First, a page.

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A Comprehensive Guide to Apache Cassandra Architecture


The Apache Cassandra architecture is designed to provide scalability, availability, and reliability to store massive amounts of data. If you are new to Cassandra, we recommend going through the high-level concepts covered in what is Cassandra before diving into the architecture.  

This blog post aims to cover all the architecture components of Cassandra. After reading the post, you will have a basic understanding of the components. This can be used as a basis to learn about the Cassandra Data Model, to design your own Cassandra cluster, or simply for Cassandra knowledge.

Cluster Topology and Design

Cassandra is based on distributed system architecture. In its simplest form, Cassandra can be installed on a single machine or in a docker container, and it works well for basic testing. A single Cassandra instance is called a node. Cassandra supports horizontal scalability achieved by adding more than one node as a part of a Cassandra cluster. The scalability works with linear performance improvement if the resources are configured optimally.

Cassandra works with peer to peer architecture, with each node connected to all other nodes. Each Cassandra node performs all database operations and can serve client requests without the need for a master node. A Cassandra cluster does not have a single point of failure as a result of the peer-to-peer distributed architecture. 

Nodes in a cluster communicate with each other for various purposes. There are various components used in this process:

  • Seeds: Each node configures a list of seeds which is simply a list of other nodes. A seed node is used to bootstrap a node when it is first joining a cluster. A seed does not have any other specific purpose, and it is not a single point of failure. A node does not require a seed on subsequent restarts after bootstrap. It is recommended to use two to three seed nodes per Cassandra data center (data centers are explained below), and keep the seeds list uniform across all the nodes.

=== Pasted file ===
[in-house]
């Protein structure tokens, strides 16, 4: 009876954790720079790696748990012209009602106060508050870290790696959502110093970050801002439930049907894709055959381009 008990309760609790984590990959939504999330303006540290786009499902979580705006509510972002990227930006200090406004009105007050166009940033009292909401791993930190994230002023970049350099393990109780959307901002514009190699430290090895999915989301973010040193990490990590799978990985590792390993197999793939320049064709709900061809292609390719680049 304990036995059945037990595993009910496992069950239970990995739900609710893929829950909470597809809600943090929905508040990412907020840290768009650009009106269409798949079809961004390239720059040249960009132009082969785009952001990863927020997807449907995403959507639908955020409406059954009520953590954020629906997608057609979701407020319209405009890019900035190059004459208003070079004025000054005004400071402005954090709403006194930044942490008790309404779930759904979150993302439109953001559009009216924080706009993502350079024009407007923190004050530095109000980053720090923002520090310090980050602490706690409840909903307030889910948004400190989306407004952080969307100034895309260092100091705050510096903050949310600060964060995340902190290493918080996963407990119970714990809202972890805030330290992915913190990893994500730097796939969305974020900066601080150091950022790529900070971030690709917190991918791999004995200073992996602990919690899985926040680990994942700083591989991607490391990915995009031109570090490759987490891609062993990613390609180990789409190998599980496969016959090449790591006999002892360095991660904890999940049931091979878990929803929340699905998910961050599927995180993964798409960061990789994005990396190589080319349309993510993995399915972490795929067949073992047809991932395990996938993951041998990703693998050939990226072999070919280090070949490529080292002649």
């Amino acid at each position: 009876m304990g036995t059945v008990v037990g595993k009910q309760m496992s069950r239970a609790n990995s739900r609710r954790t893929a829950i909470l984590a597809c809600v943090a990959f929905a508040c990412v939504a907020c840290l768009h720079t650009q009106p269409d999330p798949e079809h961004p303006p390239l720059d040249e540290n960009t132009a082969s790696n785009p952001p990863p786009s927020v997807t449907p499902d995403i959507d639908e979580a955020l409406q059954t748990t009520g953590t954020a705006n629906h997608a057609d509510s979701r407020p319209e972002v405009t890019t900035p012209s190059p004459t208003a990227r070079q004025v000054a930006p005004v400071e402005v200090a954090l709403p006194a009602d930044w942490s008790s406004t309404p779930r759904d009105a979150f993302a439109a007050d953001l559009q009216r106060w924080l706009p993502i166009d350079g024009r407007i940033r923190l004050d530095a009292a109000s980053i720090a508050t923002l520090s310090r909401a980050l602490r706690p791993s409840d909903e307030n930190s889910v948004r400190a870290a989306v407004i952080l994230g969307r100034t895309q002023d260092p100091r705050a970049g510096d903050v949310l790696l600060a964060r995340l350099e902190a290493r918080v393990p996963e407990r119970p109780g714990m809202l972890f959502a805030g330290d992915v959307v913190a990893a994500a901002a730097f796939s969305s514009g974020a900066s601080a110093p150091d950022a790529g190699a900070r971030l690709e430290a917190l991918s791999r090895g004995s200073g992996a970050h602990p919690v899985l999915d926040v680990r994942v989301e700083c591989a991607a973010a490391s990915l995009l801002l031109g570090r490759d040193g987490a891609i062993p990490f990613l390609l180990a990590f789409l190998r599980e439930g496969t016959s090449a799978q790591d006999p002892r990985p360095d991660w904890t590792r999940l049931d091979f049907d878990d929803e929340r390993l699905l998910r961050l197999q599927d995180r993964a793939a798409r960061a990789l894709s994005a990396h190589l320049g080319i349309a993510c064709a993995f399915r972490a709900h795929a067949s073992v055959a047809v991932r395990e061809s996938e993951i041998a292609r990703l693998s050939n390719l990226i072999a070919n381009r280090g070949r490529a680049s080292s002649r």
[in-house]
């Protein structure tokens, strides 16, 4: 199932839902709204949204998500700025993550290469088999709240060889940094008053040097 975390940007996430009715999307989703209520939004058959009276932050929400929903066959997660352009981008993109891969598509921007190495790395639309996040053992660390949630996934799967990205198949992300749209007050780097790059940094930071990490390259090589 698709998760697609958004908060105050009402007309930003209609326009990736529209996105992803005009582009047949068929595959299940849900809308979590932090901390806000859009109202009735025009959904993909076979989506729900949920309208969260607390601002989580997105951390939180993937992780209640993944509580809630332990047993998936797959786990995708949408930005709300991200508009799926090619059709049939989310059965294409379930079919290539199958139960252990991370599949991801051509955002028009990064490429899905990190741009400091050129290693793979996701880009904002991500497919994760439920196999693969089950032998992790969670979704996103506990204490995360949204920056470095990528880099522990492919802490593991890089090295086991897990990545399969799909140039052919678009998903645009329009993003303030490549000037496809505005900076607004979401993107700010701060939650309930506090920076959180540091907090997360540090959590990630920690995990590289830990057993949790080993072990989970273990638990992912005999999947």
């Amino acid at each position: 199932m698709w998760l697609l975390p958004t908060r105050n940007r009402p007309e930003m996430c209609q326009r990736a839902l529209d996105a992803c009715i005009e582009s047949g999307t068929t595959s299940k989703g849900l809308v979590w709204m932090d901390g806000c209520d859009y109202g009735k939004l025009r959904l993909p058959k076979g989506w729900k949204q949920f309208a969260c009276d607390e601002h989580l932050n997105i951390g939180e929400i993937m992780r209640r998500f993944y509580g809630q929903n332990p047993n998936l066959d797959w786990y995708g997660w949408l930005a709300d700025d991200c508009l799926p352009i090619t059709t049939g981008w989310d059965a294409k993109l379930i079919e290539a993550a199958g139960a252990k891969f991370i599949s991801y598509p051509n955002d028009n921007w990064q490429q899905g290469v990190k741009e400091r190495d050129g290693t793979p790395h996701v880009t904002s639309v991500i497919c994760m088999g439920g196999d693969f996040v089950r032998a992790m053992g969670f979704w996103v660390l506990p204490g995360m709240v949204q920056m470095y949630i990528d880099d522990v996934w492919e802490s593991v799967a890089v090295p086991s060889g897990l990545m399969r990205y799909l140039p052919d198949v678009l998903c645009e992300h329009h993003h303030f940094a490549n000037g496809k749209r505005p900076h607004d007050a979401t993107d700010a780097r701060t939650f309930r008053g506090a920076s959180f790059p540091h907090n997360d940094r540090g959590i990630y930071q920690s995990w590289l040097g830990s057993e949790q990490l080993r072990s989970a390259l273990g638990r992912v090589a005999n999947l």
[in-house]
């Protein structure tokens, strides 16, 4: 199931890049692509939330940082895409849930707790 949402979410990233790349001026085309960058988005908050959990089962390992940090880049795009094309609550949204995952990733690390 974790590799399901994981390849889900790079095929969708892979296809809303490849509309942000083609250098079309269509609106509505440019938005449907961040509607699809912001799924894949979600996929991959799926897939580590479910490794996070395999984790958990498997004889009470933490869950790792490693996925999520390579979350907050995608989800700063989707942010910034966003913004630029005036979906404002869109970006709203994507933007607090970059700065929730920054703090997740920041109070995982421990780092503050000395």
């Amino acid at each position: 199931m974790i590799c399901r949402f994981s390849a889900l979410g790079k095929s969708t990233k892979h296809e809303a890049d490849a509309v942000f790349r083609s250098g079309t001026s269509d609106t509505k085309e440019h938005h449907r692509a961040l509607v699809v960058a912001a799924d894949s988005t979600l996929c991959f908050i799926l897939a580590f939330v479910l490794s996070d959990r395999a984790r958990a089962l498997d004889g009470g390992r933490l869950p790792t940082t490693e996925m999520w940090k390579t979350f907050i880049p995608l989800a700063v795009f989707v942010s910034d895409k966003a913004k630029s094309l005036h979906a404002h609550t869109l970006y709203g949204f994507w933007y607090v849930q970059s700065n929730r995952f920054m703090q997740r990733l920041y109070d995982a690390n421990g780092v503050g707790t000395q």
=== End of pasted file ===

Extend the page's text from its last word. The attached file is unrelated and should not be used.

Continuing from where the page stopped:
• Gossip: Gossip is the protocol used by Cassandra nodes for peer-to-peer communication. The gossip informs a node about the state of all other nodes. A node performs gossip with up to three other nodes every second. The gossip messages follow specific format and version numbers to make efficient communication.

A cluster is subdivided into racks and data centers. These terminologies are Cassandra’s representation of a real-world rack and data center. A physical rack is a group of bare-metal servers sharing resources like a network switch, power supply etc. In Cassandra, the nodes can be grouped in racks and data centers with snitch configuration. Ideally, the node placement should follow the node placement in actual data centers and racks. Data replication and placement depends on the rack and data center configuration. 

Cluster subdivided into Racks and Data centers

Multiple Data Centers

A rack in Cassandra is used to hold a complete replica of data if there are enough replicas, and the configuration uses NetworkTopologyStrategy, which is explained later. This configuration allows Cassandra to survive a rack failure without losing a significant level of replication to perform optimally. 

There are various scenarios to use multiple data centers in Cassandra. Few common scenarios are:

  • Build a Cassandra cluster with geographically distinct data centers which cater to clients from distinct locations, e.g.a cluster with three data centers in US, EU, and APAC serving local clients with low latency.
  • Separate Cassandra data centers which cater to distinct workloads using the same data, e.g. separate data centers to serve client requests and to run analytics jobs.
  • Active disaster recovery by creating geographically distinct data centers, e.g. a cluster with data centers in each US AWS region to support disaster recovery.

Read More: Connecting to a Cassandra cluster using TLS/SSL

Database Structures

Cassandra stores data in tables where each table is organized in rows and columns the same as any other database. Cassandra table was formerly referred to as column family. Tables are grouped in keyspaces. A keyspace could be used to group tables serving a similar purpose from a business perspective like all transactional tables, metadata tables, use information tables etc. Data replication is configured per keyspace in terms of replication factor per data center and the replication strategy.  See the replication section for more details.